Macbeth Act 5
The Apparitions give Macbeth various pieces of information
The Apparitions prophecies vs Macbeth's interpretation of them
Macbeth's ambition got him his crown but it's his tragic flaw so it brings his demise
He begins to doubt the witches after the messenger gives him the news that the forest is moving (actually an army in disguise)
“With his surcease, success, that but this blow
Might be-all and end-all here
But here, upon this bank and shoal of time,
We’d jump the life to come.” (1.7.4-7)
“Against my nearest life, and though I could
With barefaced power sweep him from my sight” (3.1.135-136)
“I will not be afraid of death and bane
Till Birnam Forest come to Dusinane” (5.3.68-69)
“And wish the estate of the world were now undone.” (5.5.55)
Two Faced and Careless
“Look like the innocent flower,
But be the serpent under it.” (1.5.72-73)
“A little water will clean us of this deed.” (2.2.80)
“Out, damned spot! Out, I say! One – two –why then ‘tis time to do it. Hell is murky. Fie, my lord, fie!” (5.1.30-31)
“I tell you yet again, Banquo’s buried. He cannot come out on his grave.” (5.1.55-56)
- FORESHADOWS the chaos about to unfold as a result of foul play and wicked occurrences to come
- ALLUDES to the great chain of being
- PERSONIFICATION: "deaf pillows" (Though pillows are usually an item for safe sleep, their purpose will change to something much more evil)
"Those he commands move only in command/ Nothing in love. Now does he feel his title/ Hang loose about him, like a giant's robe/Upon a dwarfish thief." (5.2.22-25)
- FORESHADOWING- What is a loyal king without loyal subjects?
- IRONIC that acquiring the title of kingship does not come with all the promised benefits
- A SARCASTIC SIMILE: With a hint of emasculation, angus compares macbeth being king to a dwarf in a giant's robe
"Till Birnam Wood remove to Dunsinane/I cannot taint with fear." (5.3.2-3)
- PARADOX- it is not common for most forests to uproot themselves
- Shakespeare formulates a PLAY ON WORDS that doesn't make sense until Scene 4
- IRONY is shown as Macbeth projects utter confidence
"Then yield thee, coward/ And live to be the show and gaze o' th' time./ We’ll have thee/ as our rarer monsters are/ Painted on a pole, and underwrit/ 'Here may you see the tyrant.'” (5.8.23-27)
- GRAPHIC IMAGERY- Macduff paints the audience a picture of the tyrant Macbeth experiencing public humiliation
- SIMILE shown in the statement,"We'll have thee, as our rarer monsters are"; compares Macbeth to abnormal animals seen in freak shows
"Why should I play the Roman fool and die/On mine own sword?" (5.8.1-2)
- ALLUDES to Ancient Romans, who believed that a death by suicide was much nobler than facing the possibility of being captured and/or tortured by their enemies
- FUN FACT: Lady Macbeth's death is a matter of controversy among scholars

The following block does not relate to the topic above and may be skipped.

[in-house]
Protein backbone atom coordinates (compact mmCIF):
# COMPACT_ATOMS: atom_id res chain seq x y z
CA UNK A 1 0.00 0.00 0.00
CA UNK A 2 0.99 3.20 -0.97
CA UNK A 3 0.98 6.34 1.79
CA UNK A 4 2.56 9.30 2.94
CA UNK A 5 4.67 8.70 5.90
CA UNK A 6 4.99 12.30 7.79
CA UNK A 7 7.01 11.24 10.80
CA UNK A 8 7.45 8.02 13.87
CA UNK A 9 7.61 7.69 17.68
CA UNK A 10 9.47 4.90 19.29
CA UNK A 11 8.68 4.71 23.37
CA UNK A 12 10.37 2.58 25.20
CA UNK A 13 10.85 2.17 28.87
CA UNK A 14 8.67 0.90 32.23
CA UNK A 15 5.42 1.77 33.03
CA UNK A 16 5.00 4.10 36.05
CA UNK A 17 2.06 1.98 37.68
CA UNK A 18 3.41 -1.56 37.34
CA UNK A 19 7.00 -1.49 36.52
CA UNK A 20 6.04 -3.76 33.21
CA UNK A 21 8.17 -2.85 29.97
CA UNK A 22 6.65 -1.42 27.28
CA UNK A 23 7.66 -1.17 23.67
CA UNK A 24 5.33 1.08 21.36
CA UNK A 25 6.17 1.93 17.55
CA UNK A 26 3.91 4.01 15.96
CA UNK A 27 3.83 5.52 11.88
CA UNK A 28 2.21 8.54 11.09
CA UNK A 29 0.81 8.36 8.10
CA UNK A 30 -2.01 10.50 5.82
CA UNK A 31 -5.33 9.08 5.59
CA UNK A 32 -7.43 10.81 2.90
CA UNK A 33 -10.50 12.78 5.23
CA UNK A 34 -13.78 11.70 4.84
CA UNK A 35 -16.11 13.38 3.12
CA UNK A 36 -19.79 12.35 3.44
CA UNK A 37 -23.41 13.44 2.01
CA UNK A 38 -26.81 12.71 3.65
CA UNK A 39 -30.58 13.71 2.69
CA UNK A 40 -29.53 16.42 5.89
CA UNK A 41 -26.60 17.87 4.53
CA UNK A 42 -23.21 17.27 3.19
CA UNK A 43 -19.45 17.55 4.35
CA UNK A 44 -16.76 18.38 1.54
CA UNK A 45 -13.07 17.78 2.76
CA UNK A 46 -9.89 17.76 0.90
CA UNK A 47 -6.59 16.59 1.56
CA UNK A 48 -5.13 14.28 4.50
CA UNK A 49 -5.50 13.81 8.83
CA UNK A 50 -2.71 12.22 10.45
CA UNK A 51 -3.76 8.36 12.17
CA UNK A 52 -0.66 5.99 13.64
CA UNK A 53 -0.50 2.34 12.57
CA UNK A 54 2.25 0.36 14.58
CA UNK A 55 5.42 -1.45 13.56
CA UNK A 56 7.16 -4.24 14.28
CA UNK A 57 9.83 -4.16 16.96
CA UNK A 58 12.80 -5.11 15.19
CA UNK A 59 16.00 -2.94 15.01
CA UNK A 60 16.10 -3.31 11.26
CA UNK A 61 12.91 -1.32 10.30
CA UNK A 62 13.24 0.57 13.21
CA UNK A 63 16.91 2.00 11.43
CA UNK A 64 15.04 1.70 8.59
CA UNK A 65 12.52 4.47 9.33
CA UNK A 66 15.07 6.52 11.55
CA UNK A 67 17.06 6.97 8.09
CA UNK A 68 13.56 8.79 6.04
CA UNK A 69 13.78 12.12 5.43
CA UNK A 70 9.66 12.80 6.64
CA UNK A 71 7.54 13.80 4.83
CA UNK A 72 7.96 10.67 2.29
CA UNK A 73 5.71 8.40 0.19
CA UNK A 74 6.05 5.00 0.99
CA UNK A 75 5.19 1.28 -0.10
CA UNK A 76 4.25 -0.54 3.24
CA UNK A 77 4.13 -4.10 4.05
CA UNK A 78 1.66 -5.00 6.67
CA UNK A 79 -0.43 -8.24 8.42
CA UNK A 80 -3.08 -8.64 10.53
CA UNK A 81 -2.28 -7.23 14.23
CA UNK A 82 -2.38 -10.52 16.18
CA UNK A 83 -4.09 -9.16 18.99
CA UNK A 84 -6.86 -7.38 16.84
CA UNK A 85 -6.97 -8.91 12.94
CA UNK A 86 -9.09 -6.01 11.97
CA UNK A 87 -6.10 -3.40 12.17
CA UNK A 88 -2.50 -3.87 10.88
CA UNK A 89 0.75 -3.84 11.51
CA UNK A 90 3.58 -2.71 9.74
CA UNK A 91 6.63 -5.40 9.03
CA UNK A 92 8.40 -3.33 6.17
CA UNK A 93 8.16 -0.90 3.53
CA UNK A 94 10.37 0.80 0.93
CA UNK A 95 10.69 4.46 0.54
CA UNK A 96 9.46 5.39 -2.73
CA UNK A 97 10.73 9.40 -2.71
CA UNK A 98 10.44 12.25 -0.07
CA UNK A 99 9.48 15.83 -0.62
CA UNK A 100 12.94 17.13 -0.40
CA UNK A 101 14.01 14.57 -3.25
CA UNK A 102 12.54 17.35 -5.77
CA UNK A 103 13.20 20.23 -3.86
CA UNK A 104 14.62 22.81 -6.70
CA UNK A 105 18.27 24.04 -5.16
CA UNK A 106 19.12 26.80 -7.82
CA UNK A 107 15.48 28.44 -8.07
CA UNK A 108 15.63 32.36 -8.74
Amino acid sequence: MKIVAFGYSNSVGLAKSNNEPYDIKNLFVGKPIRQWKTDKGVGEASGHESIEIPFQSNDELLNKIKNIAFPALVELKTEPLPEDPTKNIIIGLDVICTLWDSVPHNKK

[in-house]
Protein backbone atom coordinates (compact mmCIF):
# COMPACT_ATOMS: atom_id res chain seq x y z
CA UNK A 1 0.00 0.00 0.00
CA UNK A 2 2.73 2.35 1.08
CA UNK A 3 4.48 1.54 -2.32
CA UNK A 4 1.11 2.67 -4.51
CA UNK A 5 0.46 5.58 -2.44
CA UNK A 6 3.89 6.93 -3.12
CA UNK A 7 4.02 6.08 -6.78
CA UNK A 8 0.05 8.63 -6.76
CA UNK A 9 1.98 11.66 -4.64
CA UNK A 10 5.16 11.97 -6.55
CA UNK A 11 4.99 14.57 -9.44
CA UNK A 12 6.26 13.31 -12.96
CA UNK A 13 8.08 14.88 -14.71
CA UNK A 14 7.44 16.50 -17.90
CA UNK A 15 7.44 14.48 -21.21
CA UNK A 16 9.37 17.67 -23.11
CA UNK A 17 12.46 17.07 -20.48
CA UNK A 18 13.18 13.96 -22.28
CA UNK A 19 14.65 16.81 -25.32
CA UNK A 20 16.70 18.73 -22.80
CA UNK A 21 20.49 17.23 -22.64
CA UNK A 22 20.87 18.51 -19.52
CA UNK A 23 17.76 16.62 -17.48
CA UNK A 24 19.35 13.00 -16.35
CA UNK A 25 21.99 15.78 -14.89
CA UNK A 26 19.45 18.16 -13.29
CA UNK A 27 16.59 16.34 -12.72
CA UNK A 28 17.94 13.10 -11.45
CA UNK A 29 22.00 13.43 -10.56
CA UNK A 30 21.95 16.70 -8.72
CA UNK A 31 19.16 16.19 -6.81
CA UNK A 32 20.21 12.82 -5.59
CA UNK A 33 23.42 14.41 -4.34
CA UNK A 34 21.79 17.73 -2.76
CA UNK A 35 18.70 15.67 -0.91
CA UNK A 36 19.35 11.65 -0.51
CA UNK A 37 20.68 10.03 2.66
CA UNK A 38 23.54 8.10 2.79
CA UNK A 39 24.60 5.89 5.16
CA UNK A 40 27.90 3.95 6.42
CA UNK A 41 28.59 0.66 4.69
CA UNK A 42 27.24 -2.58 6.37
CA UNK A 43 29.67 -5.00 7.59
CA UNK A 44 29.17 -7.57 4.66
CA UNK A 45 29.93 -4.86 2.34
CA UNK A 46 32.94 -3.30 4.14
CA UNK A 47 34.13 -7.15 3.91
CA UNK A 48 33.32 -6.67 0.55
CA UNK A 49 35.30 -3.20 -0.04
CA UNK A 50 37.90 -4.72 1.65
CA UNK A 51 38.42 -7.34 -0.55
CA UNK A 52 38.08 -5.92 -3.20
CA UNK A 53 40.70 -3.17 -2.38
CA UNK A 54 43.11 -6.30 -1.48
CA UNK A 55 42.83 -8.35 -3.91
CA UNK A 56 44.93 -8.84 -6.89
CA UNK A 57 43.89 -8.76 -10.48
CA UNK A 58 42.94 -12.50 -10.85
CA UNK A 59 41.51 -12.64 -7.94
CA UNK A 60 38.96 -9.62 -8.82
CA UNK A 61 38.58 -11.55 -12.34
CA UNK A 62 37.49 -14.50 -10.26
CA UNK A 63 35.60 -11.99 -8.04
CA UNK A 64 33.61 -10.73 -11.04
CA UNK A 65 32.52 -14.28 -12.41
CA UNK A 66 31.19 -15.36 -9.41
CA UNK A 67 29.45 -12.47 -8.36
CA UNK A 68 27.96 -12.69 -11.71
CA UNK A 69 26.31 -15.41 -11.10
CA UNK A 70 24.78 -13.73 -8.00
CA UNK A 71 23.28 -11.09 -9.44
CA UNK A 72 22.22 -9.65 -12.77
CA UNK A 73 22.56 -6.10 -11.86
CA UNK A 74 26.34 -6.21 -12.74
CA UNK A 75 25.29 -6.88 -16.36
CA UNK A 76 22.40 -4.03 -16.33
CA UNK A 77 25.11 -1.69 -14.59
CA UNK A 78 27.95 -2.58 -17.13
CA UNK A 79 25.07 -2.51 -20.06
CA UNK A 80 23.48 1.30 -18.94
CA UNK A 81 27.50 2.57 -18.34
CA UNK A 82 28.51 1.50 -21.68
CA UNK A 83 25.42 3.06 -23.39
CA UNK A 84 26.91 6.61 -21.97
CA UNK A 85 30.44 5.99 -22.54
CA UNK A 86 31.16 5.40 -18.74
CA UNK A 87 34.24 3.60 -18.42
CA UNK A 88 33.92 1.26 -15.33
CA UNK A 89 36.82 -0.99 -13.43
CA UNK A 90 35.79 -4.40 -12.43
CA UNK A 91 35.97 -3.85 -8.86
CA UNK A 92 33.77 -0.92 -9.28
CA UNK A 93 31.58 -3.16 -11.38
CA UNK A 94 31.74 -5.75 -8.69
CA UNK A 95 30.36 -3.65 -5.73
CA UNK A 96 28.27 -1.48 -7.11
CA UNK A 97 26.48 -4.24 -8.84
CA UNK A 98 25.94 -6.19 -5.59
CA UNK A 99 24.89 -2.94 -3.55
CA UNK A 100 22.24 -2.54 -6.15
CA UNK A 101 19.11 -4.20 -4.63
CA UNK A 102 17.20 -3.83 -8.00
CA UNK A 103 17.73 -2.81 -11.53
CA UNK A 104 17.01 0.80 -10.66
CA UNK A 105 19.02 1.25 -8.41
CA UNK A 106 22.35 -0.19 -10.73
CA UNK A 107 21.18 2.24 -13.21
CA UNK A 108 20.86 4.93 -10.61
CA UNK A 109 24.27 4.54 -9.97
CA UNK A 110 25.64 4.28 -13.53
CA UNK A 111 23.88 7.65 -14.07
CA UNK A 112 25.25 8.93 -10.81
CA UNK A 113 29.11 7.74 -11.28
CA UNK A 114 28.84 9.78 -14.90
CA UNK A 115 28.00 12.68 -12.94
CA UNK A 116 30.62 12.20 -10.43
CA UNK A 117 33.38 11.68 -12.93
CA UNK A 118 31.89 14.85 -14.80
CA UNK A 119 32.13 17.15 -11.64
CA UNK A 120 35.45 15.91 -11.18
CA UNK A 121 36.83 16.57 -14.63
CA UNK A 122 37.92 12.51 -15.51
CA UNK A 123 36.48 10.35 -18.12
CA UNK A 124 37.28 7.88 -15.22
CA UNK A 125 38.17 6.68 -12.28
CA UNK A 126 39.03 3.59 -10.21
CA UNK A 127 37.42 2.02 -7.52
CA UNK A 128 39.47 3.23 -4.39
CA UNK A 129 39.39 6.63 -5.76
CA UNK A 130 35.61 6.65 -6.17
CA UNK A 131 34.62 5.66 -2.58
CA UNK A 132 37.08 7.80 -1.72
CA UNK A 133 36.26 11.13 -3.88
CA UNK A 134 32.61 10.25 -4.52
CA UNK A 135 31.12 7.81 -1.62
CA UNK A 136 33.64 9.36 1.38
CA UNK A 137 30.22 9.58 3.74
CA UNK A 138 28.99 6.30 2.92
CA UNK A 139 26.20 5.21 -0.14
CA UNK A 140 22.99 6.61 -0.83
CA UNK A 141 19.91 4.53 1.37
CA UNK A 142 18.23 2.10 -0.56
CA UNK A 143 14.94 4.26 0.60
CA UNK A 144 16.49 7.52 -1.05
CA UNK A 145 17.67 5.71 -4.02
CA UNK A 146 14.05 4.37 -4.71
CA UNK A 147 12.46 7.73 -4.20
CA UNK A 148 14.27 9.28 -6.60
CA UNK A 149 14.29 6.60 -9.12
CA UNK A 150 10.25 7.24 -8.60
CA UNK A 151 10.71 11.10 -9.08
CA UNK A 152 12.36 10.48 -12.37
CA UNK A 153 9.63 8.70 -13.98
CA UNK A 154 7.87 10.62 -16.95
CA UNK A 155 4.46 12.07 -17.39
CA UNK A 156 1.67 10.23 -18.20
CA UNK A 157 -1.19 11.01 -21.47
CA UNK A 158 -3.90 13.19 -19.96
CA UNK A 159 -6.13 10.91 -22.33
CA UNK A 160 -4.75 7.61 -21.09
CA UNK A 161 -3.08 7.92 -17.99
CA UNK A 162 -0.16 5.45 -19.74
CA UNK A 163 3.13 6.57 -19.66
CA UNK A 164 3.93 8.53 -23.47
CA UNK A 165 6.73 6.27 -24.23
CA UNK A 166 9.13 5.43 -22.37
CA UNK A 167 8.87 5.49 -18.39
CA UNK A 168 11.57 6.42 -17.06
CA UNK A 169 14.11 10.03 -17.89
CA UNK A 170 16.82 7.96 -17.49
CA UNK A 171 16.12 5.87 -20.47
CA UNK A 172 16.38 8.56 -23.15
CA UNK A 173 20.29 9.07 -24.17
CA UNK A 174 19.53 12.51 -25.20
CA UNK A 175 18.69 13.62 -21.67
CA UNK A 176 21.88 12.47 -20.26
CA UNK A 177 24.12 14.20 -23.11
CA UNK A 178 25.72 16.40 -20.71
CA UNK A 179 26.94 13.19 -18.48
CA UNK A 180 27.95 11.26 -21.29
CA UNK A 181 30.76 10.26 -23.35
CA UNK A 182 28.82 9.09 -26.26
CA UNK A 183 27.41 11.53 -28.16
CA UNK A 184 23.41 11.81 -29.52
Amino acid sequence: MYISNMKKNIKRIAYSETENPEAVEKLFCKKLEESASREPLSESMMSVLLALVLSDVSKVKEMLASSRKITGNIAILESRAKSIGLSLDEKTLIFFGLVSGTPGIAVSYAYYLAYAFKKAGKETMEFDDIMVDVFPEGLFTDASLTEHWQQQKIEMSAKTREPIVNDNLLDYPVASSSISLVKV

Figurative Language Continued: Life and Macbeth
- METAPHOR: Macbeth compares his current life to that of a withering autumn leaf
- FORESHADOWS the possibility that his life will soon come to an end
2. "And all our yesterdays have lighted fools/ The way to dusty death. Out, out, brief candle!/ Life’s but a walking shadow, a poor player/That struts and frets his hour upon the stage/And then is heard no more." (5.5.22-26)
TWO METAPHORS FOR LIFE
- LIFE = A candle, also provides subtle imagery ("dusty death")
- LIFE = an illusion, compared to an actor with 15 minutes of fame
Hang out our banners on the outward walls.
The cry is still "They come!" Our castle's strength
Will laugh a siege to scorn. Here let them lie
Till famine and the ague eat them up.
Were they not forced with those that should be
We might have met them dareful, beard to beard,
And beat them backward home. (5.5.1-8)
2. Lady Macbeth
Out, damned spot; out, I say. One, two,—why, then ’tis time to do’t. Hell is murky. Fie, my lord, fie, a soldier and afeard? What need we fear who knows it when none can call our power to account? Yet who would have thought the old man to have had so much blood in him?
She should have died hereafter;
There would have been a time for such a word.
To-morrow, and to-morrow, and to-morrow,
Creeps in this petty pace from day to day
To the last syllable of recorded time,
And all our yesterdays have lighted fools
The way to dusty death. Out, out, brief candle!
Life's but a walking shadow, a poor player
That struts and frets his hour upon the stage
And then is heard no more: it is a tale
Told by an idiot, full of sound and fury,
Link to Modern Day
- Rebecca Zahau was a 32 year old girlfriend of millionaire Jonah Shacknai.
- She felt guilty because his six year old son Max Shacknai got injured under her care.
- He tumbled down the stairs in the mansion and ended up with severe brains injuries.
- Max passed away at San Diego Hospital few days after the fall.
- After the incident Rebecca felt this huge guilt for letting Max get injured.
- She took her own life two days after Max's death.
1. Do you believe that Lady Macbeth influenced Macbeth to become more devious or was that a character trait he always possessed deep within him?
2.Did Macbeth truly loved his wife or was she just subjective to his goal of becoming king?
3. Now that we've finished the play: Do you think Macbeth killing the King was part of the prophecy or his free will?
4. In our world today, should there be more dependence on fate or the choices we make? Explain why.